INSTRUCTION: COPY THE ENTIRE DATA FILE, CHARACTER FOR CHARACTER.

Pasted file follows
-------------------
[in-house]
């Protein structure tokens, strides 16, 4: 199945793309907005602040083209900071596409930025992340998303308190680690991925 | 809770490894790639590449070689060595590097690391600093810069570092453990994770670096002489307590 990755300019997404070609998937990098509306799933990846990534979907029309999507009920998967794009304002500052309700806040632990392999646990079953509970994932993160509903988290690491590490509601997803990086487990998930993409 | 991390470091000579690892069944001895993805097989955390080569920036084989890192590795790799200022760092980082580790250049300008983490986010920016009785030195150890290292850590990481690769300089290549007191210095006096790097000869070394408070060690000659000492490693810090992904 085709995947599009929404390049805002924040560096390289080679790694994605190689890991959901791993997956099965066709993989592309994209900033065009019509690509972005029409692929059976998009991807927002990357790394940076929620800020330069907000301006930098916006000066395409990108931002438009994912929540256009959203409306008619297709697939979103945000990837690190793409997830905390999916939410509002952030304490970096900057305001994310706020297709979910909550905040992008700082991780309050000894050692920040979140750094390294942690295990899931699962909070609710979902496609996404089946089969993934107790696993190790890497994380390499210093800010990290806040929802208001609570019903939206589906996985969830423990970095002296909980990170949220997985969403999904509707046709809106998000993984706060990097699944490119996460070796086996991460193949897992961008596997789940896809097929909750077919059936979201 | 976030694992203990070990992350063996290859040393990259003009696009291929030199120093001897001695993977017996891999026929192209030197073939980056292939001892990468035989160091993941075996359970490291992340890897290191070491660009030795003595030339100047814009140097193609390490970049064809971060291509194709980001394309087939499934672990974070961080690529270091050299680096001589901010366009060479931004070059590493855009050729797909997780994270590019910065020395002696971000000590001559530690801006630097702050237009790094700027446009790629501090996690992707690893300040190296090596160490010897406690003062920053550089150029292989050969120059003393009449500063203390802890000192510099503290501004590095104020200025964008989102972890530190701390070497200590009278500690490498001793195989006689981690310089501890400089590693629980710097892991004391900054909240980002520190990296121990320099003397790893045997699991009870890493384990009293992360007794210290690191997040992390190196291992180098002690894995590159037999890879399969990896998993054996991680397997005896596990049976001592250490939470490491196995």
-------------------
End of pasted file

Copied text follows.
[in-house]
């Protein structure tokens, strides 16, 4: 199945793309907005602040083209900071596409930025992340998303308190680690991925 | 809770490894790639590449070689060595590097690391600093810069570092453990994770670096002489307590 990755300019997404070609998937990098509306799933990846990534979907029309999507009920998967794009304002500052309700806040632990392999646990079953509970994932993160509903988290690491590490509601997803990086487990998930993409 | 991390470091000579690892069944001895993805097989955390080569920036084989890192590795790799200022760092980082580790250049300008983490986010920016009785030195150890290292850590990481690769300089290549007191210095006096790097000869070394408070060690000659000492490693810090992904 085709995947599009929404390049805002924040560096390289080679790694994605190689890991959901791993997956099965066709993989592309994209900033065009019509690509972005029409692929059976998009991807927002990357790394940076929620800020330069907000301006930098916006000066395409990108931002438009994912929540256009959203409306008619297709697939979103945000990837690190793409997830905390999916939410509002952030304490970096900057305001994310706020297709979910909550905040992008700082991780309050000894050692920040979140750094390294942690295990899931699962909070609710979902496609996404089946089969993934107790696993190790890497994380390499210093800010990290806040929802208001609570019903939206589906996985969830423990970095002296909980990170949220997985969403999904509707046709809106998000993984706060990097699944490119996460070796086996991460193949897992961008596997789940896809097929909750077919059936979201 | 976030694992203990070990992350063996290859040393990259003009696009291929030199120093001897001695993977017996891999026929192209030197073939980056292939001892990468035989160091993941075996359970490291992340890897290191070491660009030795003595030339100047814009140097193609390490970049064809971060291509194709980001394309087939499934672990974070961080690529270091050299680096001589901010366009060479931004070059590493855009050729797909997780994270590019910065020395002696971000000590001559530690801006630097702050237009790094700027446009790629501090996690992707690893300040190296090596160490010897406690003062920053550089150029292989050969120059003393009449500063203390802890000192510099503290501004590095104020200025964008989102972890530190701390070497200590009278500690490498001793195989006689981690310089501890400089590693629980710097892991004391900054909240980002520190990296121990320099003397790893045997699991009870890493384990009293992360007794210290690191997040992390190196291992180098002690894995590159037999890879399969990896998993054996991680397997005896596990049976001592250490939470490491196995």